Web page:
Reconstruction began in earnest following the war. While President Lincoln attempted to foster friendship and forgiveness between the Union and the former Confederacy, his assassination on April 14, 1865, drove a wedge between North and South again. Republicans in the federal government made it their goal to oversee the rebuilding of the South and to ensure the rights of African Americans. They persisted until the Compromise of 1877 when the Republicans agreed to cease protecting the rights of African Americans in the South in order for Democrats to concede the presidential election of 1876.
Americans' eagerness to expand westward prompted a long series of American Indian Wars. The Louisiana Purchase of French-claimed territory in 1803 almost doubled the nation's area. The War of 1812, declared against Britain over various grievances and fought to a draw, strengthened U.S. nationalism. A series of military incursions into Florida led Spain to cede it and other Gulf Coast territory in 1819. The expansion was aided by steam power, when steamboats began traveling along America's large water systems, many of which were connected by new canals, such as the Erie and the I&M; then, even faster railroads began their stretch across the nation's land.More Info
The phrase "United States" was originally plural, a description of a collection of independent states—e.g., "the United States are"—including in the Thirteenth Amendment to the United States Constitution, ratified in 1865. The singular form—e.g., "the United States is"—became popular after the end of the Civil War. The singular form is now standard; the plural form is retained in the idiom "these United States." The difference is more significant than usage; it is a difference between a collection of states and a unit.More Info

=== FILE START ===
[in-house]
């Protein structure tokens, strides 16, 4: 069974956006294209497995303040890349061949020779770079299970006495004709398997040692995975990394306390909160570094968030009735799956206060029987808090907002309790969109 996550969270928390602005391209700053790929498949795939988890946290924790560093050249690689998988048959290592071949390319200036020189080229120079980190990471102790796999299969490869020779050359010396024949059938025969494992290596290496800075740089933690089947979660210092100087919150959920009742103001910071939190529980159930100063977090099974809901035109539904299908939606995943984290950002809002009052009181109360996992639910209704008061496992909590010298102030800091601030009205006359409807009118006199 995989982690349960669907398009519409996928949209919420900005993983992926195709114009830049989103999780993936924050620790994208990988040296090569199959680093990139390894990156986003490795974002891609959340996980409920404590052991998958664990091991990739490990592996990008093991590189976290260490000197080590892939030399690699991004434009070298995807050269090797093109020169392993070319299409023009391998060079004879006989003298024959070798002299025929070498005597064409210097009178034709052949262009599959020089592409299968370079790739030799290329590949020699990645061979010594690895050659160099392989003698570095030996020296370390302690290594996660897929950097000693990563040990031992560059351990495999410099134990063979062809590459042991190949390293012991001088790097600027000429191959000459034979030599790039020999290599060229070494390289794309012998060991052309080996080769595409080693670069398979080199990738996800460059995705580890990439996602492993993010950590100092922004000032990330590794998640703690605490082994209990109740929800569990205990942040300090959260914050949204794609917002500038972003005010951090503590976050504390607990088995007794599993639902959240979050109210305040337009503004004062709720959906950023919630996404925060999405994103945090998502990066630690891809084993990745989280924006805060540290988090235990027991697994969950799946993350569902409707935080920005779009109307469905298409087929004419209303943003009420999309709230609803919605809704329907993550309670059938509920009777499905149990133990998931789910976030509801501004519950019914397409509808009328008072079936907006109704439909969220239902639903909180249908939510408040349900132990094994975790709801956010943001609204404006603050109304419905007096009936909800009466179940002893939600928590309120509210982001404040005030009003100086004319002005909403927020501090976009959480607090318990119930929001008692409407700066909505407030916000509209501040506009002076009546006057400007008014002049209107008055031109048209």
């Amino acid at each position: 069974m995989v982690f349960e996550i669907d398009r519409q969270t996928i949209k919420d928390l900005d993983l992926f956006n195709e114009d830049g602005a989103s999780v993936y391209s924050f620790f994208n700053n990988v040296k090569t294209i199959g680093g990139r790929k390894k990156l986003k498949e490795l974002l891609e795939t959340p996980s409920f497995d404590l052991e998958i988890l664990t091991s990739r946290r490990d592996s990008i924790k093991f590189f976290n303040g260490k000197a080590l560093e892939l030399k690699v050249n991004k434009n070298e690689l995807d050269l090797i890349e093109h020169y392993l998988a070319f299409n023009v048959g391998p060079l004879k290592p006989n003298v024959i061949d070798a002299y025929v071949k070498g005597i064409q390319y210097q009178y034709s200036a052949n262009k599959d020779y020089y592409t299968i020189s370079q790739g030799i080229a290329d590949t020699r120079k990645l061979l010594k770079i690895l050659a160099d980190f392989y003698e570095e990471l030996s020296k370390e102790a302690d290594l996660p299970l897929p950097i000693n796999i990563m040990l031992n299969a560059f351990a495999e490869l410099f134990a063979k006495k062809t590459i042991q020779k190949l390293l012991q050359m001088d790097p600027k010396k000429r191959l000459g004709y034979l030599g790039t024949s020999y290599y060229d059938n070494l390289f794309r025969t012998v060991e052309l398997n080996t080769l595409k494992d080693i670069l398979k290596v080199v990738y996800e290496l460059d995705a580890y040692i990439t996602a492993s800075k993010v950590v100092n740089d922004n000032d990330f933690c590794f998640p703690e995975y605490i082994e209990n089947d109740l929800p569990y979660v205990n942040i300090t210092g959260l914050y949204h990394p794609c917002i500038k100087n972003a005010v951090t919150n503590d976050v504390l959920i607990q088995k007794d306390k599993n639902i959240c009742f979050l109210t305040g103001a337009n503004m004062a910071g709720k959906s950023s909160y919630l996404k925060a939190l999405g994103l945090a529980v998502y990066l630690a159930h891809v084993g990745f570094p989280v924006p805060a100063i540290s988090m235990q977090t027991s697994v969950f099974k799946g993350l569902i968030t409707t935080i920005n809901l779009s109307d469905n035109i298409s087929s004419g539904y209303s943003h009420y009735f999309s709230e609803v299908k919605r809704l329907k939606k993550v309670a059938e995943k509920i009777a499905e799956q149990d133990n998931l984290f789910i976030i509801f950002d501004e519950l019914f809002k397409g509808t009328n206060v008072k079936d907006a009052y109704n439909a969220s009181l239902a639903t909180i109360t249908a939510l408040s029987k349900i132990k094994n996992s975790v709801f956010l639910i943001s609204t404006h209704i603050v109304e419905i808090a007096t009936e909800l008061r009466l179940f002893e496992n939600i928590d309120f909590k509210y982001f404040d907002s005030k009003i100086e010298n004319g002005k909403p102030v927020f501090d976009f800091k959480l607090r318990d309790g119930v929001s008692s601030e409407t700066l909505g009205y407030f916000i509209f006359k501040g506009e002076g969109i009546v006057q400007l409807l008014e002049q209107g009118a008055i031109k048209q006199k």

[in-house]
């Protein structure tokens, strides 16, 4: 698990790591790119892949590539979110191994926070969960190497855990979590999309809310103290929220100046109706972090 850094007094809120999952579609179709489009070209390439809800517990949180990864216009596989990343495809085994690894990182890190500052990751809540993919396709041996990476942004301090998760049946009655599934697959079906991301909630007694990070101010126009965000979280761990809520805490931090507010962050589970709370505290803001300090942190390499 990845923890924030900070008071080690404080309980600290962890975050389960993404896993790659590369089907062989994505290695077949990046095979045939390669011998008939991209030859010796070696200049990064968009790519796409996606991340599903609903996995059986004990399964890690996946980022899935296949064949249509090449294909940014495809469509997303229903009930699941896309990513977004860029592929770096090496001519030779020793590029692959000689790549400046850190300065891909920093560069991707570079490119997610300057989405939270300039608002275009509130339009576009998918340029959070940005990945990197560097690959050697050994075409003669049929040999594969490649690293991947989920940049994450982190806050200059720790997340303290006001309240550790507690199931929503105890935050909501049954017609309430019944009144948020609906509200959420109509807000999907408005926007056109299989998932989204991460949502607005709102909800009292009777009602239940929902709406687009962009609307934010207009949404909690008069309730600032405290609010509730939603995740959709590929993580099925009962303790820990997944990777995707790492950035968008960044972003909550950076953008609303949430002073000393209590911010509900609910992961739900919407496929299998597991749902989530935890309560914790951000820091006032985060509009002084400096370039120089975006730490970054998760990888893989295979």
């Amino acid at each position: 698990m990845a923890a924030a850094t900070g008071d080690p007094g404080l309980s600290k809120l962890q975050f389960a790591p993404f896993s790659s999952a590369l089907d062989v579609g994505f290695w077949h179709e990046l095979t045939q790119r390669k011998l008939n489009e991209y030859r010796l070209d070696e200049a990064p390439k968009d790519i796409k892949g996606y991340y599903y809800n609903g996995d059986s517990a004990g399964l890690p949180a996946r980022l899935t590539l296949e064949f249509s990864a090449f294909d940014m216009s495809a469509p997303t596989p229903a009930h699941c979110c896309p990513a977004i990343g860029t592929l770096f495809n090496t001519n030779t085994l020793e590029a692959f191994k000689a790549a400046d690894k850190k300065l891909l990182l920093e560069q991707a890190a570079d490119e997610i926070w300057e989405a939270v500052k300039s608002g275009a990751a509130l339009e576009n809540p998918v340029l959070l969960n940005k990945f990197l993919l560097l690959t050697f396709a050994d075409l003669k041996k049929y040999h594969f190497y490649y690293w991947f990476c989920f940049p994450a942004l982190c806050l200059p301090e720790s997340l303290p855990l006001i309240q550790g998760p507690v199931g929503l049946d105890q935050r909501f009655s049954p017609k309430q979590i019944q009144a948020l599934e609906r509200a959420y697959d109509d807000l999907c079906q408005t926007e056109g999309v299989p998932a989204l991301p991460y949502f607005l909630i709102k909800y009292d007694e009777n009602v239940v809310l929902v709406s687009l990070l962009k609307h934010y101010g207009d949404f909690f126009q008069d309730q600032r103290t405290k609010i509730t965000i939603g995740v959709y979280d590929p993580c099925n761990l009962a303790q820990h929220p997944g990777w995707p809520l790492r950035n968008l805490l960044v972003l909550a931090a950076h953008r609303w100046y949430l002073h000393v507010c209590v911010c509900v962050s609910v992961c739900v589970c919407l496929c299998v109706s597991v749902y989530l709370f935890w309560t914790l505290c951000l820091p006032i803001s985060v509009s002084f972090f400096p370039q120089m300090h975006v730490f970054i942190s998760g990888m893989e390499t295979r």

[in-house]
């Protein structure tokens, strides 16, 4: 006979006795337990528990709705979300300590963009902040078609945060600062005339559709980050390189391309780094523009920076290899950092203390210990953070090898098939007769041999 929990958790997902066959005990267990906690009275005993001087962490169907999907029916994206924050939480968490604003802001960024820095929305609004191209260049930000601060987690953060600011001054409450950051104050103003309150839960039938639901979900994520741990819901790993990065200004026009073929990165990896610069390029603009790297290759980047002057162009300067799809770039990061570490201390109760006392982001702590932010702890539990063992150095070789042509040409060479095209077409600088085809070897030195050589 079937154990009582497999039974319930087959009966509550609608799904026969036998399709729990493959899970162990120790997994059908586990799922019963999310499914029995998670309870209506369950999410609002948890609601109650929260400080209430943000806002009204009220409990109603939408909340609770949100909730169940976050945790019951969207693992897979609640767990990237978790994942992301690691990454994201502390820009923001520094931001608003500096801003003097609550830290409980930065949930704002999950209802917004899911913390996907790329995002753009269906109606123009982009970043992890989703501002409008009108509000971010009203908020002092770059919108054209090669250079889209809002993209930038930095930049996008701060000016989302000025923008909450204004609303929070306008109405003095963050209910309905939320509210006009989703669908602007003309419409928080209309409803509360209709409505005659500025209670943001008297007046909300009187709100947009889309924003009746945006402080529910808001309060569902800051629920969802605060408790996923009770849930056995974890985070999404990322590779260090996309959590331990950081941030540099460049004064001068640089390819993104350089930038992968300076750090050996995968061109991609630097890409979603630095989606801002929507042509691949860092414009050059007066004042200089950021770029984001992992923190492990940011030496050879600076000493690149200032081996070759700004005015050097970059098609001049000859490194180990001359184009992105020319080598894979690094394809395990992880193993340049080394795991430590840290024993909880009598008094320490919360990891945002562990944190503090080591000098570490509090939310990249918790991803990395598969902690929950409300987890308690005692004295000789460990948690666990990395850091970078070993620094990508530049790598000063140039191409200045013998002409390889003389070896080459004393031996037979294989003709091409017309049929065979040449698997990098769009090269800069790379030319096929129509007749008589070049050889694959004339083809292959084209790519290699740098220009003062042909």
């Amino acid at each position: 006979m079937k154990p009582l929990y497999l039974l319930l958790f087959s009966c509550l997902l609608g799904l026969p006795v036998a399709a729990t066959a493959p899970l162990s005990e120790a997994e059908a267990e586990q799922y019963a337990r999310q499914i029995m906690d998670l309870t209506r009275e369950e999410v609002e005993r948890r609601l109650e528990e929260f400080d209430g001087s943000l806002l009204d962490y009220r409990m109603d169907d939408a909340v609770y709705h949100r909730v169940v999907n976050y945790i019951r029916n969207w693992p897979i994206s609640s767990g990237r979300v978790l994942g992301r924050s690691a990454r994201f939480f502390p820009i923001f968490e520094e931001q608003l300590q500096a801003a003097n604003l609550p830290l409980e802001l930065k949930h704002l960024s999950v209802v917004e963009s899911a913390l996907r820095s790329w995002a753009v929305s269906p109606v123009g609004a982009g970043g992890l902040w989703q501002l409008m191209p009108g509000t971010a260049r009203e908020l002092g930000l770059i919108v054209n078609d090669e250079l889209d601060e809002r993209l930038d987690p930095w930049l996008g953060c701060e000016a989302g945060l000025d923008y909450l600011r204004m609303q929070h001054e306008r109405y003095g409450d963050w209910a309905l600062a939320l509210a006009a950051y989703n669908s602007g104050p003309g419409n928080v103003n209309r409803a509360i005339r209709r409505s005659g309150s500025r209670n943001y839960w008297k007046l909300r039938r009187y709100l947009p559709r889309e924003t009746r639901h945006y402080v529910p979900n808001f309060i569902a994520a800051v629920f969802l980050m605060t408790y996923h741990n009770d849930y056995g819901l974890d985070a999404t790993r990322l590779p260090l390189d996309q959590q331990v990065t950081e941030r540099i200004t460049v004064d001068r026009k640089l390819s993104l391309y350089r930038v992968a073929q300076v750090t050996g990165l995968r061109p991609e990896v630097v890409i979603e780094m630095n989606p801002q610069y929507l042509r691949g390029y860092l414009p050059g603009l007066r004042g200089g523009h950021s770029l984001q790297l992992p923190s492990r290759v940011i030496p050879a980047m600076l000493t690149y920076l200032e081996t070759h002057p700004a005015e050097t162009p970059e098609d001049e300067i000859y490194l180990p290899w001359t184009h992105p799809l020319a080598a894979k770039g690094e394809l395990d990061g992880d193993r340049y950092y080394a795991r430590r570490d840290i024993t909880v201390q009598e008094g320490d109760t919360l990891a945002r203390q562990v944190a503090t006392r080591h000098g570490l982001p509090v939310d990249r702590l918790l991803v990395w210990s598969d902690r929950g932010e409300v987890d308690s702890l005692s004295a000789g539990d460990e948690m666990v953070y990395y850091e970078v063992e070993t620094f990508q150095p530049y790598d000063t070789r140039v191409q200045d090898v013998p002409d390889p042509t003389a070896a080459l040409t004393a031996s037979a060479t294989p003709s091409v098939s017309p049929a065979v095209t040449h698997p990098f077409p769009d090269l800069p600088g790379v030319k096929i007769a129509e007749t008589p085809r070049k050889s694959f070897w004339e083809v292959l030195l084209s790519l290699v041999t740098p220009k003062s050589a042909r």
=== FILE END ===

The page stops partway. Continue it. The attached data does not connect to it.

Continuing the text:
The Spanish–American War and World War I established the U.S. as a world power, a status confirmed by the outcome of World War II. It was the first country to develop nuclear weapons and is the only country to have used them in warfare. During the Cold War, the United States and the Soviet Union competed in the Space Race, culminating with the 1969 Apollo 11 mission, the spaceflight that first landed humans on the Moon. The end of the Cold War and collapse of the Soviet Union in 1991 left the United States as the world's sole superpower.More Info
Over time, indigenous cultures in North America grew increasingly complex, and some, such as the pre-Columbian Mississippian culture in the southeast, developed advanced agriculture, grand architecture, and state-level societies. The Mississippian culture flourished in the south from 800 to 1600 AD, extending from the Mexican border down through Florida. Its city state Cahokia is the largest, most complex pre-Columbian archaeological site in the modern-day United States. In the Four Corners region, Ancestral Puebloan culture developed from centuries of agricultural experimentation.More Info
With the 1860 election of Republican Abraham Lincoln, conventions in thirteen slave states ultimately declared secession and formed the Confederate States of America (the "South" or the "Confederacy"), while the federal government (the "Union") maintained that secession was illegal. In order to bring about this secession, military action was initiated by the secessionists, and the Union responded in kind. The ensuing war would become the deadliest military conflict in American history, resulting in the deaths of approximately 618,000 soldiers as well as many civilians. The Union initially simply fought to keep the country united. Nevertheless, as casualties mounted after 1863 and Lincoln delivered his Emancipation Proclamation, the main purpose of the war from the Union's viewpoint became the abolition of slavery. Indeed, when the Union ultimately won the war in April 1865, each of the states in the defeated South was required to ratify the Thirteenth Amendment, which prohibited slavery.More Info
We don't show ads. Help us keep it that way.